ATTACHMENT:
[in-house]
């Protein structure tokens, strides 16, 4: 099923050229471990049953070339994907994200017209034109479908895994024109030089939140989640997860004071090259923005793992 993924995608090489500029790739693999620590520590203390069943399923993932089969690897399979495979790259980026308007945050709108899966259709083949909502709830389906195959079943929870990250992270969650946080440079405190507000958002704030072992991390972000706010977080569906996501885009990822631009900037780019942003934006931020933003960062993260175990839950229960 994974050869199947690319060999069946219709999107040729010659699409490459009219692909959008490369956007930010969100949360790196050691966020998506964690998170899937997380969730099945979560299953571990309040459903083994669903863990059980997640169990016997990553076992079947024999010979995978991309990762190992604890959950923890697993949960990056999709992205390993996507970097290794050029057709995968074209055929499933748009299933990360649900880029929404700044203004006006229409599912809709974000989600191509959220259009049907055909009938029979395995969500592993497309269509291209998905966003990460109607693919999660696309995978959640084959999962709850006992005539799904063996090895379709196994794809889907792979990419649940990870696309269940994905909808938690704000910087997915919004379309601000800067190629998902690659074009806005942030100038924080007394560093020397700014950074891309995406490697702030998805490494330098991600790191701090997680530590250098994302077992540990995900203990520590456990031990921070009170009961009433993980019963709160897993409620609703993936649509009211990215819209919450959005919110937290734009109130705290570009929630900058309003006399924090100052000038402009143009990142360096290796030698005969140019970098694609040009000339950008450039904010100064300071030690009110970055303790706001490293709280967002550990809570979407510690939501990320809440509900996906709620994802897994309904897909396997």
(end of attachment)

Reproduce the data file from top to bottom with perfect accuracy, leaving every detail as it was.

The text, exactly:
[in-house]
């Protein structure tokens, strides 16, 4: 099923050229471990049953070339994907994200017209034109479908895994024109030089939140989640997860004071090259923005793992 993924995608090489500029790739693999620590520590203390069943399923993932089969690897399979495979790259980026308007945050709108899966259709083949909502709830389906195959079943929870990250992270969650946080440079405190507000958002704030072992991390972000706010977080569906996501885009990822631009900037780019942003934006931020933003960062993260175990839950229960 994974050869199947690319060999069946219709999107040729010659699409490459009219692909959008490369956007930010969100949360790196050691966020998506964690998170899937997380969730099945979560299953571990309040459903083994669903863990059980997640169990016997990553076992079947024999010979995978991309990762190992604890959950923890697993949960990056999709992205390993996507970097290794050029057709995968074209055929499933748009299933990360649900880029929404700044203004006006229409599912809709974000989600191509959220259009049907055909009938029979395995969500592993497309269509291209998905966003990460109607693919999660696309995978959640084959999962709850006992005539799904063996090895379709196994794809889907792979990419649940990870696309269940994905909808938690704000910087997915919004379309601000800067190629998902690659074009806005942030100038924080007394560093020397700014950074891309995406490697702030998805490494330098991600790191701090997680530590250098994302077992540990995900203990520590456990031990921070009170009961009433993980019963709160897993409620609703993936649509009211990215819209919450959005919110937290734009109130705290570009929630900058309003006399924090100052000038402009143009990142360096290796030698005969140019970098694609040009000339950008450039904010100064300071030690009110970055303790706001490293709280967002550990809570979407510690939501990320809440509900996906709620994802897994309904897909396997």